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Tunisia’s election is a wake-up call

AP Photo/Slim Abid
Tunisia’s President Kais Saied votes in the legislative elections in Tunis on Dec. 17, 2022. Tunisians voted to elect a parliament, to the backdrop of a soaring cost-of-living crisis and concerns of democracy backsliding in the North African country — the cradle of Arab Spring protests a decade ago.

Tunisia’s parliamentary election on Dec. 17 — the first since President Kais Saied’s power grab that reversed the course of Tunisia’s young democracy — has done everything but diffuse the deep-seated fissures plaguing society. Around 89 percent reportedly abstained from voting for a parliament that is now stripped of power, signaling deep disaffection and, with it, the death of the illusion that Saied’s political “project” could finally bring about “bread, freedom and dignity” to Tunisians.

Saied was elected in 2019 advocating a form of “populism from above” that sought to pit elites against the people (who he claimed to represent). In July 2021, Saied put in motion his project by dismissing the government, suspending the top, independent judicial watchdog, and then dissolving parliament. He granted himself emergency executive powers on the grounds of “imminent danger,” an exceptional clause in the constitution, then extended these powers indefinitely. Thereafter, following an opaque consultation process, voters approved — with a low turnout of 30 percent — by referendum a new constitution that entrenched presidential powers and severely limited the prerogatives of parliament. Public opinion polls showed initially that Saied’s actions were supported by Tunisians who were frustrated by a decade of political ineffectiveness and policies that failed to address unemployment and poverty.

The election law recently decreed by Saied ensured that the new parliament would be constituted not by individuals representing their parties but by individuals representing their districts. This law, by creating financial and social constraints on candidates, such as the elimination of public financing of campaigns and prohibition of political party advertising, effectively sealed the fate of Tunisia’s party democracy. And although around five parties and some 1050 candidates ran, 12 of the most influential parties, including the moderately Islamist Ennahda, boycotted these elections, calling into question the overall credibility of the process and Saied’s legitimacy. While Saied once claimed that efforts to advance his paternalistic vision of the Tunisian polity exemplified the will of the people, popular support for it is now difficult to ascertain.

One element that could still upend Saied’s course towards one-party rule is the economy. In the 18 months since launching his project, Tunisia has gone from bad to worse: spiraling inflation, unchecked unemployment, and broad persistent inequalities. A deepening coastal-interior divide has seen the coast prosper at the expense of the interior and slums surrounding Tunis that have been virtually neglected by international investment; here, we are sorely reminded that the self-immolation of a street vendor in 2010 in the impoverished interior of Sidi Bouzid was on account of dire economic conditions. Today, ordinary Tunisians are similarly focused on day-to-day survival. Food prices have skyrocketed in recent months and shortages of basic staples — milk, oil, sugar and even bottled water — have threatened to turn the brewing public dissatisfaction into broader unrest.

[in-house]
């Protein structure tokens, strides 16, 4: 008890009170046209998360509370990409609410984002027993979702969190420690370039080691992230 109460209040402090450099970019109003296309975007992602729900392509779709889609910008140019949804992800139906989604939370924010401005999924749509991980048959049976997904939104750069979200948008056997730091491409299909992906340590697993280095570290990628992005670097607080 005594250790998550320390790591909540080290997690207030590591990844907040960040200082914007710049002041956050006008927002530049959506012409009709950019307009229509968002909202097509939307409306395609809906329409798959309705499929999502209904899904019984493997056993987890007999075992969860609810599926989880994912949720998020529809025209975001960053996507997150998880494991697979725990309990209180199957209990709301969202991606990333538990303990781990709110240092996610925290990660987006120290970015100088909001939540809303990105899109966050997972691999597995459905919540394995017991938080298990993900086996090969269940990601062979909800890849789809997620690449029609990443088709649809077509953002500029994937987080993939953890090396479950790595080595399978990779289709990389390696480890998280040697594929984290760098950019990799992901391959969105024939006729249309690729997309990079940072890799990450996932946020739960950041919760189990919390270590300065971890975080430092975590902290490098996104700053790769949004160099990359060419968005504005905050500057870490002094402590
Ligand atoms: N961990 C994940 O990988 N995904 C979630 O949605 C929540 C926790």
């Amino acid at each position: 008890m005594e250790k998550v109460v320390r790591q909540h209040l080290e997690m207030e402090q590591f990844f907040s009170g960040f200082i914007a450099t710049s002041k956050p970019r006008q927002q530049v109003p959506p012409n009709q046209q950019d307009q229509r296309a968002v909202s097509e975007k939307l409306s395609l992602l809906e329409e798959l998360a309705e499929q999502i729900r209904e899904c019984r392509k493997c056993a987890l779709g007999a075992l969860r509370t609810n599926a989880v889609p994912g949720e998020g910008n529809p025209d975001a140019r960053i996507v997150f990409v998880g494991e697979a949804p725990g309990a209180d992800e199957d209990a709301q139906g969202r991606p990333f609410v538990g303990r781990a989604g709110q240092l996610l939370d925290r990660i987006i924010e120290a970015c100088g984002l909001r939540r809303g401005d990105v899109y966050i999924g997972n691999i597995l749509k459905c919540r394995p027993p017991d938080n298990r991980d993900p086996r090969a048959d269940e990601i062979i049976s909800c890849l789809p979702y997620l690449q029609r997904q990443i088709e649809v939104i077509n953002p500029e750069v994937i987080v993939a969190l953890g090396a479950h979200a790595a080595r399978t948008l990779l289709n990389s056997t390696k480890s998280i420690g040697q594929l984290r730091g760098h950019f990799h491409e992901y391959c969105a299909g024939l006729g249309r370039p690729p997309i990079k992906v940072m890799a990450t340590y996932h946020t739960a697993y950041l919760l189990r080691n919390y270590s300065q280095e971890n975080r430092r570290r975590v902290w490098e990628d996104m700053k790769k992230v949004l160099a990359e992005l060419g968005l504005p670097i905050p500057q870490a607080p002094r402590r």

That many seemed willing to bet on a benign dictator who promised to improve their lives while centralizing power is not surprising given the prevailing culture of “big state” that purported to provide security, economic opportunity and a social safety net, notwithstanding the political system. The new neutered assembly has even fewer powers, unable to dismiss the government or unseat the president whose bills will prevail over those proposed by parliament members. But most citizens today feel that their quality of life has deteriorated even further than under Ben Ali, and their demands for jobs and access to state resources are largely unmet.

The response in the recent election of a large majority of the electorate — silence — suggests that the benefit of the doubt initially granted to Kais Saied and his crew has eroded. Many Tunisians who initially may have supported Saied now see him as less of a visionary savior and more of an incompetent autocrat who was unable, despite drastic actions taken, to improve people’s lives. For the first time since the July 2021 constitutional coup, they are sending the message that no matter what the election brings, Saied’s leadership cannot solve the grave economic and social problems facing them. Rather than apathy or disinterest, this is a demonstration of passive aggressiveness by a public disillusioned with the political process, whether embodied by Kais Saied or politicians before him.

While this election proves the real failure of the autocratic push in Tunisia, one should not mistake this popular rejection with an embrace of Saied’s opponents. Until there is a coherent alternative, Tunisians will not play along. This should be a wake-up call for all political forces advocating for democracy and social justice to assess what went wrong, regain the trust of the public, and especially, convince Tunisians of the value of re-engaging in the political process, using this moment as an opportunity to build a new, more functional democratic experiment in Tunisia.

Patricia Karam is the regional director for the Middle East and North Africa at the International Republican Institute. Follow her on Twitter @PatriciaJKaram.

Tags Autocracy Kais Saied Kais Saied North Africa Tunisia Tunisia election

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